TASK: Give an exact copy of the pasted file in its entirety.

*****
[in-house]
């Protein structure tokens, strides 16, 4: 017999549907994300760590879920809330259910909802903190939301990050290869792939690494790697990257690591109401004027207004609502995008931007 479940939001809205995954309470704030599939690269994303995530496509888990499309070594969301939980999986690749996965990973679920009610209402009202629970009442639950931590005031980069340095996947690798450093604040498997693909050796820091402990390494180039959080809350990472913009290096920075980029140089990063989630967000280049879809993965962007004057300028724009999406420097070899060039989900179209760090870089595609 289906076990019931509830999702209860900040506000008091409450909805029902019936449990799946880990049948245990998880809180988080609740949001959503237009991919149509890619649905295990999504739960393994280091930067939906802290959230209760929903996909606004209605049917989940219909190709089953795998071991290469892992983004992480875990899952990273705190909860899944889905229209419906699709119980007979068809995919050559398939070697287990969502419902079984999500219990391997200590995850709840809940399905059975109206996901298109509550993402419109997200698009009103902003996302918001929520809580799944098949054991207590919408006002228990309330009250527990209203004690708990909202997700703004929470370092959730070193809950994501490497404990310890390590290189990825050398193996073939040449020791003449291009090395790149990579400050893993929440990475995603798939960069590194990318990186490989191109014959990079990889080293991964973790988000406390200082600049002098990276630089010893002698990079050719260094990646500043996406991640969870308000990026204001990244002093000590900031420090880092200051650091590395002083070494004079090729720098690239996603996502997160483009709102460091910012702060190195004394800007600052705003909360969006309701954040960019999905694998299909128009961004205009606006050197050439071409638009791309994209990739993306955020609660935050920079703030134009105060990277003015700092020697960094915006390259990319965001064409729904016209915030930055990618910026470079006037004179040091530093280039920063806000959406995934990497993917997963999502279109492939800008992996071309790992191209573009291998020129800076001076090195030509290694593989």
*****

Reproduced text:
[in-house]
């Protein structure tokens, strides 16, 4: 017999549907994300760590879920809330259910909802903190939301990050290869792939690494790697990257690591109401004027207004609502995008931007 479940939001809205995954309470704030599939690269994303995530496509888990499309070594969301939980999986690749996965990973679920009610209402009202629970009442639950931590005031980069340095996947690798450093604040498997693909050796820091402990390494180039959080809350990472913009290096920075980029140089990063989630967000280049879809993965962007004057300028724009999406420097070899060039989900179209760090870089595609 289906076990019931509830999702209860900040506000008091409450909805029902019936449990799946880990049948245990998880809180988080609740949001959503237009991919149509890619649905295990999504739960393994280091930067939906802290959230209760929903996909606004209605049917989940219909190709089953795998071991290469892992983004992480875990899952990273705190909860899944889905229209419906699709119980007979068809995919050559398939070697287990969502419902079984999500219990391997200590995850709840809940399905059975109206996901298109509550993402419109997200698009009103902003996302918001929520809580799944098949054991207590919408006002228990309330009250527990209203004690708990909202997700703004929470370092959730070193809950994501490497404990310890390590290189990825050398193996073939040449020791003449291009090395790149990579400050893993929440990475995603798939960069590194990318990186490989191109014959990079990889080293991964973790988000406390200082600049002098990276630089010893002698990079050719260094990646500043996406991640969870308000990026204001990244002093000590900031420090880092200051650091590395002083070494004079090729720098690239996603996502997160483009709102460091910012702060190195004394800007600052705003909360969006309701954040960019999905694998299909128009961004205009606006050197050439071409638009791309994209990739993306955020609660935050920079703030134009105060990277003015700092020697960094915006390259990319965001064409729904016209915030930055990618910026470079006037004179040091530093280039920063806000959406995934990497993917997963999502279109492939800008992996071309790992191209573009291998020129800076001076090195030509290694593989």